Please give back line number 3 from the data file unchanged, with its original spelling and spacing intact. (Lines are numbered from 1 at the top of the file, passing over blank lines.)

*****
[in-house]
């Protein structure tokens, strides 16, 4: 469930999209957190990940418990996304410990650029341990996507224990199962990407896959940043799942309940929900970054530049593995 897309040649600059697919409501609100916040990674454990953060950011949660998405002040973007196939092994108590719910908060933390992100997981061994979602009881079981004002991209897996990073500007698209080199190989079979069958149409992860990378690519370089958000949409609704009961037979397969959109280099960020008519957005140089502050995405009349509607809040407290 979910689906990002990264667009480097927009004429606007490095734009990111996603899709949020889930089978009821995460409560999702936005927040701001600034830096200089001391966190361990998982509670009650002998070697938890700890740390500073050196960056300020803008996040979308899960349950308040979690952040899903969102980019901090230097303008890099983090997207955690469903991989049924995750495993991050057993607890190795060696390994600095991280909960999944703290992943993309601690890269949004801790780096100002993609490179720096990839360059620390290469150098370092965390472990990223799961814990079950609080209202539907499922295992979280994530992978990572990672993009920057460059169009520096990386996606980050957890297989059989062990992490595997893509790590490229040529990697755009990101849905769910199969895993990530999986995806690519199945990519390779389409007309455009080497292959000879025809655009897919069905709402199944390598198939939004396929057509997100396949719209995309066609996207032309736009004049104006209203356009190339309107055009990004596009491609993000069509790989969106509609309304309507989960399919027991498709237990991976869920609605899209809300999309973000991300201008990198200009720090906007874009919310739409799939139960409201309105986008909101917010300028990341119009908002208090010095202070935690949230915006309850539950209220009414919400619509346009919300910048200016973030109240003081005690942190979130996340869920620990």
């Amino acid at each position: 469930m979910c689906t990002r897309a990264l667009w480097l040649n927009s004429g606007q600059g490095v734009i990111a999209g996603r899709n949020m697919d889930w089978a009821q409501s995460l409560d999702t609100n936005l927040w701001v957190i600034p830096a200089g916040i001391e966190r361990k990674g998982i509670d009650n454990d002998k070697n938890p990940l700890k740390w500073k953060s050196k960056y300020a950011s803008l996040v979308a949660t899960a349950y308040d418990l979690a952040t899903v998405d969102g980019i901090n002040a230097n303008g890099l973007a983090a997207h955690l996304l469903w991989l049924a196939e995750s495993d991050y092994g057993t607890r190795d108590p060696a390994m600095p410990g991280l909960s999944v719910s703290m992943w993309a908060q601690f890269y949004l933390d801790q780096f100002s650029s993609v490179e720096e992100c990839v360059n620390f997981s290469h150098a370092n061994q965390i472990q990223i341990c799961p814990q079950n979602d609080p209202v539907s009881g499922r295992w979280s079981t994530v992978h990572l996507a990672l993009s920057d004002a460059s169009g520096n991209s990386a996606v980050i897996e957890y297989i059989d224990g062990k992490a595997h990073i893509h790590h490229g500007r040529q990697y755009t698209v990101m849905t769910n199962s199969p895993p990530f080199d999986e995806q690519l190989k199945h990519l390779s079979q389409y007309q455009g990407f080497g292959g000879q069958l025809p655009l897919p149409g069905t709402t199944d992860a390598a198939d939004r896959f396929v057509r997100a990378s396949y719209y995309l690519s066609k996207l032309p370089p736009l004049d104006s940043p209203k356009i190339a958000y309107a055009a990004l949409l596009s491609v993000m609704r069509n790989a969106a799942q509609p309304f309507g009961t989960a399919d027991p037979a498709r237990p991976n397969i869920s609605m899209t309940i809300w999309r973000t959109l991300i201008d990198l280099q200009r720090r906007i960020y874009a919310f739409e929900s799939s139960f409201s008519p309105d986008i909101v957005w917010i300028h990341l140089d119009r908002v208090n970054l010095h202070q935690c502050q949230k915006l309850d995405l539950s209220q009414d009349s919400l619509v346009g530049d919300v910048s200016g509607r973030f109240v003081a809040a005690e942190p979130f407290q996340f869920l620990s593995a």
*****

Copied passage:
């Amino acid at each position: 469930m979910c689906t990002r897309a990264l667009w480097l040649n927009s004429g606007q600059g490095v734009i990111a999209g996603r899709n949020m697919d889930w089978a009821q409501s995460l409560d999702t609100n936005l927040w701001v957190i600034p830096a200089g916040i001391e966190r361990k990674g998982i509670d009650n454990d002998k070697n938890p990940l700890k740390w500073k953060s050196k960056y300020a950011s803008l996040v979308a949660t899960a349950y308040d418990l979690a952040t899903v998405d969102g980019i901090n002040a230097n303008g890099l973007a983090a997207h955690l996304l469903w991989l049924a196939e995750s495993d991050y092994g057993t607890r190795d108590p060696a390994m600095p410990g991280l909960s999944v719910s703290m992943w993309a908060q601690f890269y949004l933390d801790q780096f100002s650029s993609v490179e720096e992100c990839v360059n620390f997981s290469h150098a370092n061994q965390i472990q990223i341990c799961p814990q079950n979602d609080p209202v539907s009881g499922r295992w979280s079981t994530v992978h990572l996507a990672l993009s920057d004002a460059s169009g520096n991209s990386a996606v980050i897996e957890y297989i059989d224990g062990k992490a595997h990073i893509h790590h490229g500007r040529q990697y755009t698209v990101m849905t769910n199962s199969p895993p990530f080199d999986e995806q690519l190989k199945h990519l390779s079979q389409y007309q455009g990407f080497g292959g000879q069958l025809p655009l897919p149409g069905t709402t199944d992860a390598a198939d939004r896959f396929v057509r997100a990378s396949y719209y995309l690519s066609k996207l032309p370089p736009l004049d104006s940043p209203k356009i190339a958000y309107a055009a990004l949409l596009s491609v993000m609704r069509n790989a969106a799942q509609p309304f309507g009961t989960a399919d027991p037979a498709r237990p991976n397969i869920s609605m899209t309940i809300w999309r973000t959109l991300i201008d990198l280099q200009r720090r906007i960020y874009a919310f739409e929900s799939s139960f409201s008519p309105d986008i909101v957005w917010i300028h990341l140089d119009r908002v208090n970054l010095h202070q935690c502050q949230k915006l309850d995405l539950s209220q009414d009349s919400l619509v346009g530049d919300v910048s200016g509607r973030f109240v003081a809040a005690e942190p979130f407290q996340f869920l620990s593995a």